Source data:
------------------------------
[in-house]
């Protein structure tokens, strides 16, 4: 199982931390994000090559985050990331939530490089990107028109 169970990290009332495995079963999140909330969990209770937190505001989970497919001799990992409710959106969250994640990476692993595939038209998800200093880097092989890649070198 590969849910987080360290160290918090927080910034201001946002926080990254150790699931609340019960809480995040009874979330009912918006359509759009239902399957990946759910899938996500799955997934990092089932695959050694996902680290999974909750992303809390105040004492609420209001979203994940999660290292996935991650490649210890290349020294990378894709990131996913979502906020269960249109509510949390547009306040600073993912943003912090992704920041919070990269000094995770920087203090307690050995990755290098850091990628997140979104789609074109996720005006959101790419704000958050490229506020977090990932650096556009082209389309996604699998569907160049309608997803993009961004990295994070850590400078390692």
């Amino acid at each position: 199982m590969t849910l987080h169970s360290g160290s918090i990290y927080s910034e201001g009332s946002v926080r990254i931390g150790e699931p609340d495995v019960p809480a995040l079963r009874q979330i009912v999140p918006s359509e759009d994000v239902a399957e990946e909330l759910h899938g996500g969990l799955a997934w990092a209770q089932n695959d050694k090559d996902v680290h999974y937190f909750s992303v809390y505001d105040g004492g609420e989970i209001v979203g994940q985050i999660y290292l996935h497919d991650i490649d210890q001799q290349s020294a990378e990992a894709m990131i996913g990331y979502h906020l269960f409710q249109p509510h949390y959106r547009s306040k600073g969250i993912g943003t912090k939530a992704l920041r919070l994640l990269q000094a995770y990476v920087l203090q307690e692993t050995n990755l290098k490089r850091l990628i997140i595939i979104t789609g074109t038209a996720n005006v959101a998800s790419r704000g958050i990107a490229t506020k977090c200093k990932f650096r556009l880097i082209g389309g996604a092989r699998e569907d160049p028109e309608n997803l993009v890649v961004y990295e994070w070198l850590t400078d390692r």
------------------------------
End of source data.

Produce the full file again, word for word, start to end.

[in-house]
């Protein structure tokens, strides 16, 4: 199982931390994000090559985050990331939530490089990107028109 169970990290009332495995079963999140909330969990209770937190505001989970497919001799990992409710959106969250994640990476692993595939038209998800200093880097092989890649070198 590969849910987080360290160290918090927080910034201001946002926080990254150790699931609340019960809480995040009874979330009912918006359509759009239902399957990946759910899938996500799955997934990092089932695959050694996902680290999974909750992303809390105040004492609420209001979203994940999660290292996935991650490649210890290349020294990378894709990131996913979502906020269960249109509510949390547009306040600073993912943003912090992704920041919070990269000094995770920087203090307690050995990755290098850091990628997140979104789609074109996720005006959101790419704000958050490229506020977090990932650096556009082209389309996604699998569907160049309608997803993009961004990295994070850590400078390692």
């Amino acid at each position: 199982m590969t849910l987080h169970s360290g160290s918090i990290y927080s910034e201001g009332s946002v926080r990254i931390g150790e699931p609340d495995v019960p809480a995040l079963r009874q979330i009912v999140p918006s359509e759009d994000v239902a399957e990946e909330l759910h899938g996500g969990l799955a997934w990092a209770q089932n695959d050694k090559d996902v680290h999974y937190f909750s992303v809390y505001d105040g004492g609420e989970i209001v979203g994940q985050i999660y290292l996935h497919d991650i490649d210890q001799q290349s020294a990378e990992a894709m990131i996913g990331y979502h906020l269960f409710q249109p509510h949390y959106r547009s306040k600073g969250i993912g943003t912090k939530a992704l920041r919070l994640l990269q000094a995770y990476v920087l203090q307690e692993t050995n990755l290098k490089r850091l990628i997140i595939i979104t789609g074109t038209a996720n005006v959101a998800s790419r704000g958050i990107a490229t506020k977090c200093k990932f650096r556009l880097i082209g389309g996604a092989r699998e569907d160049p028109e309608n997803l993009v890649v961004y990295e994070w070198l850590t400078d390692r």